[Python-Dev] Exception Reorg PEP revised yet again
bcannon at gmail.com
Tue Aug 9 19:17:42 CEST 2005
On 8/8/05, Raymond Hettinger <python at rcn.com> wrote:
> [Brett Cannon]
> > At this point the only
> > changes to the hierarchy are the addition of BaseException and
> > TerminatingException, and the change of inheritnace for
> > KeyboardInterrupt, SystemExit, and NotImplementedError.
> The rationale for adding TerminatingException needs to be developed or
> reconsidered. AFAICT, there hasn't been an exploration of existing code
> bases to determine that there is going to be even minimal use of "except
> Are KeyboardInterrupt and SystemExit often caught together on the same
> line and handled in the same way?
The problem with existing code checking for this situation is that the
situation itself is not the same as it will be if bare 'except's
has never really been possible before, but will be if the PEP goes forward.
> If so, isn't "except TerminatingException" less explicit, clear, and
> flexible than "except (KeyboardInterrupt, SystemExit)"? Do we need a
> second way to do it?
But what if we add other exceptions that don't inherit from Exception
that was want to typically propagate up? Having a catch-all for
exceptions that a bare 'except' will skip that is more explicit than
``except BaseException`` seems reasonable to me. As Nick said in
another email, it provides a more obvoius self-documentation point to
catch TerminatingException than ``(KeyboardInterrupt, SystemExit)``,
plus you get some future-proofing on top of it in case we add more
exceptions that are not caught by a bare 'except'.
> Doesn't the new meaning of Exception already offer a better idiom:
> except Exception:
> Are there any benefits sufficient to warrant yet another new built-in?
> Does it also warrant violating FIBTN by introducing more structure?
> While I'm clear on why KeyboardInterrupt and SystemExit were moved from
> under Exception, it is not at all clear what problem is being solved by
> adding a new intermediate grouping.
> The PEP needs to address all of the above. Right now, it contains a
> definition rather than justification, research, and analysis.
> This should be kept. Unlike module specific exceptions, this exception
> occurs in multiple places and diverse applications. It is appropriate
> to list as a builtin.
> "Too O/S specific" is not a reason for eliminating this. Looking at the
> codebase there does not appear to be a good substitute. Eliminating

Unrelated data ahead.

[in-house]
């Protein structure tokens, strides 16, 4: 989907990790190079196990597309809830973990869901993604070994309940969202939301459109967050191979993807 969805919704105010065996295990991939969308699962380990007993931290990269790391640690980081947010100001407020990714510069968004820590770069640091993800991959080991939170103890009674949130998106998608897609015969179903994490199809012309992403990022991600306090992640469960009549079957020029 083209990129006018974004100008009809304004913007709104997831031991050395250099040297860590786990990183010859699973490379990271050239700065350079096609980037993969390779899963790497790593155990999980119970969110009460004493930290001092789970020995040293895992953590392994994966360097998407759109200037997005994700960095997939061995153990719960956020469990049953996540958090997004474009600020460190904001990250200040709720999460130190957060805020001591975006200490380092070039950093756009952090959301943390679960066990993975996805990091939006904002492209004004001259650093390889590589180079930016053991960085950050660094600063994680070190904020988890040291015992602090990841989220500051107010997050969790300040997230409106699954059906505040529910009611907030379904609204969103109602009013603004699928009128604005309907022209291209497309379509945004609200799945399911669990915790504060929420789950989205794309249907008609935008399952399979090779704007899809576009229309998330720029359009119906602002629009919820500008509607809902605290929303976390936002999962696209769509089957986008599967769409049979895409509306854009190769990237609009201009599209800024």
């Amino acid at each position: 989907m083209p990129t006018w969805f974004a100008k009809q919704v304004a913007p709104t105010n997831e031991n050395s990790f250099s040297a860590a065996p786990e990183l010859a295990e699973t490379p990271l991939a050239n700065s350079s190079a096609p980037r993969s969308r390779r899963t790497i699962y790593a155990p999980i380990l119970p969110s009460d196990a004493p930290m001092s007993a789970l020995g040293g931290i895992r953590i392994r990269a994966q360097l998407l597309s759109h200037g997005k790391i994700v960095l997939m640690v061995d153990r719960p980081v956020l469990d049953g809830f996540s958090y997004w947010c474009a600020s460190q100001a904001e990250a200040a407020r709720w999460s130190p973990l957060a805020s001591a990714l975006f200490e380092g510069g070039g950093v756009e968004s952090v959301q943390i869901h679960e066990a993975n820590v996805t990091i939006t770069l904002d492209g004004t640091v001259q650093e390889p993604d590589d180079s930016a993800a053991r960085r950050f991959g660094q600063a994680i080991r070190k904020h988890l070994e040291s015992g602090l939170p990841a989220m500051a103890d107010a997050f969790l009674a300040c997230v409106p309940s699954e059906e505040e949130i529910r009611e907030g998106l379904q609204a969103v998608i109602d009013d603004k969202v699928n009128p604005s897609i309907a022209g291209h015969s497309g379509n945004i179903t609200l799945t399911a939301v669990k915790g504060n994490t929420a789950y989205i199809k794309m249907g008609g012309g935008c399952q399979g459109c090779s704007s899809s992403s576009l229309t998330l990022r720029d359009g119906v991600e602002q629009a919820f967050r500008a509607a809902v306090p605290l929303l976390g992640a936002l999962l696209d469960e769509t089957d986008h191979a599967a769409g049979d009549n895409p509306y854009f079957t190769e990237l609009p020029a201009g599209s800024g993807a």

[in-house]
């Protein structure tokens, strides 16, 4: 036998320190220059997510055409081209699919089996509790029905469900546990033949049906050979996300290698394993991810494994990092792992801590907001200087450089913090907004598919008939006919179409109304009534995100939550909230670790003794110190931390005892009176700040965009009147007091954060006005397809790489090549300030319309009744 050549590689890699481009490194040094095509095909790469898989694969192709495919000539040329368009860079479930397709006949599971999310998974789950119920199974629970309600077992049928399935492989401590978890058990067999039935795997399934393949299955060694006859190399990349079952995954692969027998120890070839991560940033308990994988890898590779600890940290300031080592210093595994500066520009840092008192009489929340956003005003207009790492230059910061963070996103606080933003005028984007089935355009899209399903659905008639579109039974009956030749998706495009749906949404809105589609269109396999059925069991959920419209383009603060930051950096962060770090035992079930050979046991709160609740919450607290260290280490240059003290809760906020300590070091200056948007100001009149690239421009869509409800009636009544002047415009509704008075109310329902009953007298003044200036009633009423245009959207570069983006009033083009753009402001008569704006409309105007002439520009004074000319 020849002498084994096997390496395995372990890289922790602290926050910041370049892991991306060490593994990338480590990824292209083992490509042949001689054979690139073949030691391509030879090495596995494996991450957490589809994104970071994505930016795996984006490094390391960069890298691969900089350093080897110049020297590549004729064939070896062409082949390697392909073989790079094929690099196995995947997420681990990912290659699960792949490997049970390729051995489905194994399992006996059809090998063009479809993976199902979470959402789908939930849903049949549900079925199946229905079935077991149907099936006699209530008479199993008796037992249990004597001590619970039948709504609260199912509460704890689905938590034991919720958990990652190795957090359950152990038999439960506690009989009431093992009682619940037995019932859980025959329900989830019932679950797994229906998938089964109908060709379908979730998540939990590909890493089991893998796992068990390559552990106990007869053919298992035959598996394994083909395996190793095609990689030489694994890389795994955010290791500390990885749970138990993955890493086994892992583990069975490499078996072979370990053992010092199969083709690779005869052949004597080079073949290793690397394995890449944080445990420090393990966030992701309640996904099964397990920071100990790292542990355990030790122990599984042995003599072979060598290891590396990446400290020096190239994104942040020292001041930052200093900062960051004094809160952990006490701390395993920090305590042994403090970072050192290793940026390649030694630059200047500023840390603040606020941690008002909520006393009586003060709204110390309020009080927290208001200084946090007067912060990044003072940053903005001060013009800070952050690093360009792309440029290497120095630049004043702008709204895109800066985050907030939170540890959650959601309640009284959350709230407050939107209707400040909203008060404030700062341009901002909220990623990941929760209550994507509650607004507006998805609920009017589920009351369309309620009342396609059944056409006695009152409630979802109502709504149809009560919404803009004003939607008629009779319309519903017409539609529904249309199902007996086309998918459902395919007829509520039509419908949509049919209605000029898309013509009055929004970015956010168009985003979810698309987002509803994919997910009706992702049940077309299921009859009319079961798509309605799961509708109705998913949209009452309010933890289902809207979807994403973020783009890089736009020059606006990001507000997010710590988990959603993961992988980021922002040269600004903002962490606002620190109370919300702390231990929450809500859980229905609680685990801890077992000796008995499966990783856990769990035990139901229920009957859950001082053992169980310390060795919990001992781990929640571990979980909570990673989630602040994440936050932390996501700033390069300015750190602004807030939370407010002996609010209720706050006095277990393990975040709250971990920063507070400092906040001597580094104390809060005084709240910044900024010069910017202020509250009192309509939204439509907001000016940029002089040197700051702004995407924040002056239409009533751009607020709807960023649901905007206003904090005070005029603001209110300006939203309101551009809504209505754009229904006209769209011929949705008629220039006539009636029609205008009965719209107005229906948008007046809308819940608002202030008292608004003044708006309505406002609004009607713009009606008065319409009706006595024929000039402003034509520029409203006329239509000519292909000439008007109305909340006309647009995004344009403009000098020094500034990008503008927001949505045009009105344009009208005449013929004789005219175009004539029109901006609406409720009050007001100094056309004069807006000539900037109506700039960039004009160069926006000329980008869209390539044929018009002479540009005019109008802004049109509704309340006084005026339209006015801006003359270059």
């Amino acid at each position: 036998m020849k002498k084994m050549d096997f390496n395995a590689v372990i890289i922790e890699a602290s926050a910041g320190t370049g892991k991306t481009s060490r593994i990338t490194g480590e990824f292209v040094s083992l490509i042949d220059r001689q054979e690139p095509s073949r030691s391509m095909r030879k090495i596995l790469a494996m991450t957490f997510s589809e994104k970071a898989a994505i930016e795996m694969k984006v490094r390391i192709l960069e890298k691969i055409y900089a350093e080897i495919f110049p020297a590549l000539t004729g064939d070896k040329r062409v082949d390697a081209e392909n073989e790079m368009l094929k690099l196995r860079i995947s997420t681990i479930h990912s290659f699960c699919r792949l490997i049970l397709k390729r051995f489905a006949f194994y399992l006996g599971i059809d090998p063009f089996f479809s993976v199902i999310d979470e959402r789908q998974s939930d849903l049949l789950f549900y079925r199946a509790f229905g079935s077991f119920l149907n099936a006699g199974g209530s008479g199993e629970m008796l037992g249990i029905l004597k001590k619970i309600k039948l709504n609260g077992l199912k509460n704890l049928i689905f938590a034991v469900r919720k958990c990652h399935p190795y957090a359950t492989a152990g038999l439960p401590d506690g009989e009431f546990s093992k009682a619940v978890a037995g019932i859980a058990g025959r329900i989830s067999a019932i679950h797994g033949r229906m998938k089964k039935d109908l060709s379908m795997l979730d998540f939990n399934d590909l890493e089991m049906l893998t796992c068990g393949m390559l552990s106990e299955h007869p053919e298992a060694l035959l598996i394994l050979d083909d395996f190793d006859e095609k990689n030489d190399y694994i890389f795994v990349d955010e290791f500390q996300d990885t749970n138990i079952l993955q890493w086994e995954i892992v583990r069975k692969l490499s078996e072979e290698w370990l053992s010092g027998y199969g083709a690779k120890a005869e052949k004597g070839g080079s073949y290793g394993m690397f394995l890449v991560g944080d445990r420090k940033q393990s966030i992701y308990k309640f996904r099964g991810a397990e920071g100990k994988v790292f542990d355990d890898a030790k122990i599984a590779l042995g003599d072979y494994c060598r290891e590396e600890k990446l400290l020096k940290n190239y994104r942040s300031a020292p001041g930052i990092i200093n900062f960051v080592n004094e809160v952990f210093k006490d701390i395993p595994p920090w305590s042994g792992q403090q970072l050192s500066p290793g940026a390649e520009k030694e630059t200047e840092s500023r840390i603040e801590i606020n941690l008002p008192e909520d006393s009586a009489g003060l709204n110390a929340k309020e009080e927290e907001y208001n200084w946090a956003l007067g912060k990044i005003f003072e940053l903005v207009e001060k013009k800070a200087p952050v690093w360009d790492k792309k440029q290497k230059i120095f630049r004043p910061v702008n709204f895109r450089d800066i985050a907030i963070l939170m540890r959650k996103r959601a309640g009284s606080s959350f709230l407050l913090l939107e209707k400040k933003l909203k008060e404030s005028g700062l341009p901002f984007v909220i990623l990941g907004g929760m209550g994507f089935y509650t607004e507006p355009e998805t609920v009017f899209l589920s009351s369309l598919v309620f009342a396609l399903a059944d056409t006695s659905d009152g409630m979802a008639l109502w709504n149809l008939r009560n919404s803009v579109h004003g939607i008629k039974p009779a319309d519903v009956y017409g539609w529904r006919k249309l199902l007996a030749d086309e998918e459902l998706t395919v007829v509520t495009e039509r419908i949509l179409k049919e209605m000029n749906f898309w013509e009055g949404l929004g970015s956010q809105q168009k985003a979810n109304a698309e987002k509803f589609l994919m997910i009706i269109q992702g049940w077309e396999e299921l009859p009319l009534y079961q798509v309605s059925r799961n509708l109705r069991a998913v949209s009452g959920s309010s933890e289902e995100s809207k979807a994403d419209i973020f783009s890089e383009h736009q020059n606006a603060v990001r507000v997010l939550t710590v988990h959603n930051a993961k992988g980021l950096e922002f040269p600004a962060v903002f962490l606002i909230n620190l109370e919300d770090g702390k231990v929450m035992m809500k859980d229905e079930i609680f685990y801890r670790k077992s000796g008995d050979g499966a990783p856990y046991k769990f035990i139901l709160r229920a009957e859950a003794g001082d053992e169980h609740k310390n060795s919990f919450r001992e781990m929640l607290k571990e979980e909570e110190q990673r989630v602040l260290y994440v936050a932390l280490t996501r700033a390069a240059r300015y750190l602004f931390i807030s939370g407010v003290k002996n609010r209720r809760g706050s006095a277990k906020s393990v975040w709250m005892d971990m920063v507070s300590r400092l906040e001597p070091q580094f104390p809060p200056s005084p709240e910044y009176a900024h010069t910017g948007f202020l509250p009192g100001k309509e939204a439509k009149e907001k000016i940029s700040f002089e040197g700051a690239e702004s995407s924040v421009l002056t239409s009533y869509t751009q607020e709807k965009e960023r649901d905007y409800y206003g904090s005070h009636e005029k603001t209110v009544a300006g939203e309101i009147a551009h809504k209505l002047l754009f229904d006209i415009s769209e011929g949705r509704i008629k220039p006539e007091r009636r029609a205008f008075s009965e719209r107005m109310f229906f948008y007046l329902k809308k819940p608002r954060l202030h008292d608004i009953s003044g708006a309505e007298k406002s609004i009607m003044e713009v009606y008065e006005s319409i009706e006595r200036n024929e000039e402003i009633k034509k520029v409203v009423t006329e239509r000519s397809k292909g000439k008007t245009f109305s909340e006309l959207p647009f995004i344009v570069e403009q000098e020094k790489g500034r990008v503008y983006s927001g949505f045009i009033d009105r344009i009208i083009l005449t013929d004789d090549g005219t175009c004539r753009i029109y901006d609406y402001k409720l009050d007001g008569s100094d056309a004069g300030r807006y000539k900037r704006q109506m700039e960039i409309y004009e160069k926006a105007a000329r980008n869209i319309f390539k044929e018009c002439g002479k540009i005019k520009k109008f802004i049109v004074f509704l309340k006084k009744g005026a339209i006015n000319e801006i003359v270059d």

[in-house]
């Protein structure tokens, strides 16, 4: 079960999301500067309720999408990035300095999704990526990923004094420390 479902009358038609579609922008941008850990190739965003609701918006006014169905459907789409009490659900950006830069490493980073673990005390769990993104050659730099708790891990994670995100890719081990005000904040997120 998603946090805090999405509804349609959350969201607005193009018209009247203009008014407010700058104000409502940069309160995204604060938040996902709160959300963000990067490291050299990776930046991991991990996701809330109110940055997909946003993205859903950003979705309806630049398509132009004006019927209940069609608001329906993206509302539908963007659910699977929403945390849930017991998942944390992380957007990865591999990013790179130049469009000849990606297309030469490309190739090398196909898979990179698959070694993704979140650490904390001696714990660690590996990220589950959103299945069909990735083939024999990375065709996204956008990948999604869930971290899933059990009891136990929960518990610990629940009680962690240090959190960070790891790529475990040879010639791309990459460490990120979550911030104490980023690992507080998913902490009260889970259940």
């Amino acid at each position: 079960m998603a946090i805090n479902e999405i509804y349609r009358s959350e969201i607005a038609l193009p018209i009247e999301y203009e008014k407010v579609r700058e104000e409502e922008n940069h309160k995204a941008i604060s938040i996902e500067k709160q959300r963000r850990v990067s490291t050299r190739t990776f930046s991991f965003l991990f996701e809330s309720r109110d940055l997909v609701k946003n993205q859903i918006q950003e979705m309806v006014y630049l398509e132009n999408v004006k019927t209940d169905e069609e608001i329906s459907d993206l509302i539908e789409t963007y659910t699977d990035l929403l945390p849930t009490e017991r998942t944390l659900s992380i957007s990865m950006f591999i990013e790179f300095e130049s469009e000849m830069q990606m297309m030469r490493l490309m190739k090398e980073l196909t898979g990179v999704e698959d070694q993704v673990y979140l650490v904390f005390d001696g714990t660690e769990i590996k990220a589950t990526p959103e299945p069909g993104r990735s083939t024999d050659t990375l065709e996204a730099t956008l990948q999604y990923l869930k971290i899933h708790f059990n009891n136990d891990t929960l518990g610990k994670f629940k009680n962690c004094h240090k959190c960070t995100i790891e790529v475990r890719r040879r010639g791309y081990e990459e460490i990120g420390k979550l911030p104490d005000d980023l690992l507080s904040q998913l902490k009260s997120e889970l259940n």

> this one would break code, decrease clarity, and cause modules to grow
> competing variants.
I unfortunately forgot to add that the exception would be moved under
os, so it would be more of a renaming than a removal.
The reason I pulled it was that Guido said UnixError and MacError
didn't belong, so why should WindowsError stay? Obviously there are
backwards-compatibility issues with removing it, but why should we
have this platform-specific thing in the built-in namespace? Nothing
else is platform-specific in the language until you go into the
stdlib. The language itself is supposed to be platform-agnostic, and
yet here is this exception that is not meant to be used by anyone but
by a specific OS. Seems like a contradiction to me.
> After the change, nothing would be better and many things would be
> Moving this is fine. Removing unnecessary nesting is a step forward.
> The PEP should list that as a justification.
Yay, something uncontraversial! =)
> Bare excepts defaulting to Exception
> After further thought, I'm not as sure about this one and whether it is
> workable. The code fragment above highlights the issue. In a series of
> except clauses, each line only matches what was not caught by a previous
> clause. This is a useful and basic part of the syntax. It leaves a
> bare except to have the role of a final catchall (much like a default in
> C's switch-case). If one line uses "except Exception", then a
> subsequence bare except should probably catch KeyboardInterrupt and
> SystemExit. Otherwise, there is a risk of creating optical illusion
> errors (code that looks like it should work but is actually broken).
> I'm not certain on this one, but the PEP does need to fully explore the
> implications and think-out the consequent usability issues.
This is Guido's thing. You will have to convince him of the change.
I can flesh out the PEP to argue for which ever result he wants, but
that part of the proposal is in there because Guido wanted it. I am
just a PEP lackey in this case. =)
> > And once that is settled I guess it is either time for pronouncement
> > or it just sits there until Python 3.0 actually starts to come upon
> > us.
> What happened to "don't take this too seriously, I'm just trying to get
> the ball rolling"?
Nothing, it's called writing the email when I was tired and while I
was trying to fall asleep realizing what I had done. =)
It still needs to go out to c.l.py and will probably sit for a long
while unpronounced. That's the reason I was saying that the
transition plan needs to be fleshed out with 2.x, 2.x+1 version
numbers instead of concrete ones like 2.5 .
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